Another way to shoplift merchandise required the assistance of the escalator up to the next floor. In their wisdom, the shop fitters had placed two rails along the wall beneath the escalator to hold jackets and suits. Three young males would get on the escalator with a couple of steps between them. The middle one would duck down, as the one at the back would grab a hanger with a suit on, throwing it to him to stuff in a black bin bag; the one in front acted as look out. Give them their due, they were well practiced at the manoeuvre; blink and you missed it.

Every morning the team and I would conduct a stocktake of the garments on the racks and shelves, and again at the end of the day. We would then compare this against incoming stock and items sold. If there was a discrepancy, we would double check, but it usually meant we had been robbed.

You only lost so many items before head office was on your case, so we had to become smarter that the thieves, as we were sustaining quite big losses. The team would split up in the department; only one person would take payment for sold items at the cash desk, leaving as many staff on the floor as possible at all times. Women with babies in pushchairs were greeted and escorted until they left the department. Despite this increased vigilance we were still losing more items than we should. Until one day, when I was helping a lady on with a spring coat, and happened to look up to see three stooges on the escalator, helping themselves to one of the new suits.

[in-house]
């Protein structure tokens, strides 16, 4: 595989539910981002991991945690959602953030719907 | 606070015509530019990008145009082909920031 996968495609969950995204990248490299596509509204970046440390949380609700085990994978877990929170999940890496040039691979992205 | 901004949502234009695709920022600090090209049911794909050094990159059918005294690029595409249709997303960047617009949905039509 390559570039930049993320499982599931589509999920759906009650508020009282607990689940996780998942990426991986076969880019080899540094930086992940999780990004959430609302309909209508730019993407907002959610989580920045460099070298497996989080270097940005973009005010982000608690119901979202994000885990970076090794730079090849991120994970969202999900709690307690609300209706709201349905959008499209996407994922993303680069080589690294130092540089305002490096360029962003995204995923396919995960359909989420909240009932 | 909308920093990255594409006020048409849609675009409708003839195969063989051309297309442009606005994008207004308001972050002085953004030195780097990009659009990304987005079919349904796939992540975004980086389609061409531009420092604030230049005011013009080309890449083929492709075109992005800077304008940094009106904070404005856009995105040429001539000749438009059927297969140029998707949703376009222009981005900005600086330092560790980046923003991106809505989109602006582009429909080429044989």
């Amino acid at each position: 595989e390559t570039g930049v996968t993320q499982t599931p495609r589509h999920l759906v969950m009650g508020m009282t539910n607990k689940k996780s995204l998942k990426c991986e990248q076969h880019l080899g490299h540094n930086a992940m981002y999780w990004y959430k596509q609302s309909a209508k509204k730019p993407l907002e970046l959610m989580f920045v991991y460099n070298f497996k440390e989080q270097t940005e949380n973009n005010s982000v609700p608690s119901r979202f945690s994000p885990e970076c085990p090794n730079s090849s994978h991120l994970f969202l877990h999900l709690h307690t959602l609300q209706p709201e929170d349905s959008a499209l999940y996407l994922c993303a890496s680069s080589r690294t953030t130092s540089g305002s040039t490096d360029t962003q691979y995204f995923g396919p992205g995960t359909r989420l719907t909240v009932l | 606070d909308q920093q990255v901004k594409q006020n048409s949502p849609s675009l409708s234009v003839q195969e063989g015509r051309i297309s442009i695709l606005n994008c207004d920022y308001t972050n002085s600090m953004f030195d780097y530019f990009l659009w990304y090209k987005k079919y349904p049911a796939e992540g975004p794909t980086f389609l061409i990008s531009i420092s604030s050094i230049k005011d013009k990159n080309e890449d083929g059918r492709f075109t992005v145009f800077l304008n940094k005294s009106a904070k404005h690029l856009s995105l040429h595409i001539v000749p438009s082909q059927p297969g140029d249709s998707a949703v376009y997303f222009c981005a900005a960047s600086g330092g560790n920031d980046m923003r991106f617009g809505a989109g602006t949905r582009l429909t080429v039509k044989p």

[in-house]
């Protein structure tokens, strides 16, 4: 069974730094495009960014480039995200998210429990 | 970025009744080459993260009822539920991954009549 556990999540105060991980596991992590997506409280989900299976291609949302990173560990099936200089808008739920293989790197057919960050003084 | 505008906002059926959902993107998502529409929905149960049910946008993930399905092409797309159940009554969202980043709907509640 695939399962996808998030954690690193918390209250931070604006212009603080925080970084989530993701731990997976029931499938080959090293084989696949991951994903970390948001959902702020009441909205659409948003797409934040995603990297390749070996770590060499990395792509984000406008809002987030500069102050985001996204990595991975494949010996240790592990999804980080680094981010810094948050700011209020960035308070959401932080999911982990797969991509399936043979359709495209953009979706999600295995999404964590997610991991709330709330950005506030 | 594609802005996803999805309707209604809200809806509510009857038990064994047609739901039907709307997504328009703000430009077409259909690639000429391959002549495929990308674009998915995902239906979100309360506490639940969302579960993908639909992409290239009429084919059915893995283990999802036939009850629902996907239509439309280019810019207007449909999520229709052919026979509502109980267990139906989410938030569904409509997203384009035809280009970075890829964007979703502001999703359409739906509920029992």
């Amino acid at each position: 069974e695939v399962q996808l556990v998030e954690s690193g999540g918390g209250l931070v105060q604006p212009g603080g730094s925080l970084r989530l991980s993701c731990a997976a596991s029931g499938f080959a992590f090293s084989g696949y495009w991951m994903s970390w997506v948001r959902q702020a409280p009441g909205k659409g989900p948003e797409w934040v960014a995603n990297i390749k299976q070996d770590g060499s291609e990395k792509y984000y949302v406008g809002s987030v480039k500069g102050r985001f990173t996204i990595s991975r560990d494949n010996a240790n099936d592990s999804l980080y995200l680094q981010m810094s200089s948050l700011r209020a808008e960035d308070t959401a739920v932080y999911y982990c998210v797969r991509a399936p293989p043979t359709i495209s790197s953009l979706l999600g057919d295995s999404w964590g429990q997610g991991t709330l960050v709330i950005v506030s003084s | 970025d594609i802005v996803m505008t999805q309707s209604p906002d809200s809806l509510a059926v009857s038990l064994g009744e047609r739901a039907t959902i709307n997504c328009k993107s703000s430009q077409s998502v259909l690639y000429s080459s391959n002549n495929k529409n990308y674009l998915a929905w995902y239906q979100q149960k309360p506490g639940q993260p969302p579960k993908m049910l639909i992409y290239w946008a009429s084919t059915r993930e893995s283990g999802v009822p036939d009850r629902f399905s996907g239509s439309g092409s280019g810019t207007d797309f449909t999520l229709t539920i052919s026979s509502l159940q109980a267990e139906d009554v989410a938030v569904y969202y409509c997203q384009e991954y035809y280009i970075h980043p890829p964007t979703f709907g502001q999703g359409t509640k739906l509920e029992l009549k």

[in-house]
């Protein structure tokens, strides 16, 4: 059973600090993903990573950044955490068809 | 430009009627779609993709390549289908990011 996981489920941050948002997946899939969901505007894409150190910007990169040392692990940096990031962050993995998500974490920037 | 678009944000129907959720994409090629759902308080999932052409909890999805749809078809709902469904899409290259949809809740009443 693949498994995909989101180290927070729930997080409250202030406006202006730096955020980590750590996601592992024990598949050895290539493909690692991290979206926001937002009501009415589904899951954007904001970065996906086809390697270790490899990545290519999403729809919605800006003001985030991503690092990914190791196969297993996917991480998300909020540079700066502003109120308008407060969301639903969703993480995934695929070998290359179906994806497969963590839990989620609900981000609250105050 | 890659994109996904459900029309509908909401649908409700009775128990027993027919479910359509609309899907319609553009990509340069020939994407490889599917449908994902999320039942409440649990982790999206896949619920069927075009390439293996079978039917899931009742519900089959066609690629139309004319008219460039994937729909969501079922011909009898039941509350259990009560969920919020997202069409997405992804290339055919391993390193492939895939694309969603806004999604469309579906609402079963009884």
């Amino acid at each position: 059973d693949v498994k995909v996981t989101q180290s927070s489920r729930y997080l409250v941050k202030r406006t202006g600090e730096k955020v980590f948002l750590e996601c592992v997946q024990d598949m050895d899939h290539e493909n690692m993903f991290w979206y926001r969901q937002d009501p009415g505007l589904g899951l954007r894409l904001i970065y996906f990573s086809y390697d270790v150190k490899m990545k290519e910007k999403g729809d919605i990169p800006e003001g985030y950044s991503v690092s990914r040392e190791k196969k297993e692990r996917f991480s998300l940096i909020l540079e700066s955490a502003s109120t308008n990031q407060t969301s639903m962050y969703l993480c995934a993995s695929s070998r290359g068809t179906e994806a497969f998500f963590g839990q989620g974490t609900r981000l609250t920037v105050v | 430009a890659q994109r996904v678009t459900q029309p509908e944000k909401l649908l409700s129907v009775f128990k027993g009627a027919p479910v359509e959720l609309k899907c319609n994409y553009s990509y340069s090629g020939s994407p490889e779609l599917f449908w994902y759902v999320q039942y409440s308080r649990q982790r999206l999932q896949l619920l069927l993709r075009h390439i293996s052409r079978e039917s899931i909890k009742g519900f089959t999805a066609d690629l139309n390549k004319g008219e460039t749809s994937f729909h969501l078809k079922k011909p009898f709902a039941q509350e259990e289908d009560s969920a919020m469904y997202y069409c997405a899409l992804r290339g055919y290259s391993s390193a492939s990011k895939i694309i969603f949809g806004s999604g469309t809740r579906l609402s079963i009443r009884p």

With a rapid ‘excuse me’ to my customer; leaving her in the capable hands of one of my team. I legged it over to the escalator, running up the steps behind the thieves, who were busily stuffing my expensive suit into their bin bag. I think possibly it was my colourful language that alerted them to their pursuer, and they all turned to stare down at me as they reached the top of the moving staircase. By this time I was almost upon them, and as a distraction they threw the bag with its stolen suit at me. I caught it deftly, throwing it in turn to a member of store staff, approaching to see what the kerfuffle was about.

The lads rushed over and leapt onto the descending escalator, taking the steps two at a time. They were daft if they thought I was giving up. I shot after them and down the next escalator to the ground floor. They had to cross the expanse of the cosmetic department to make it to the outside and safety, but looking around, I couldn’t see any of the security staff to call on for assistance.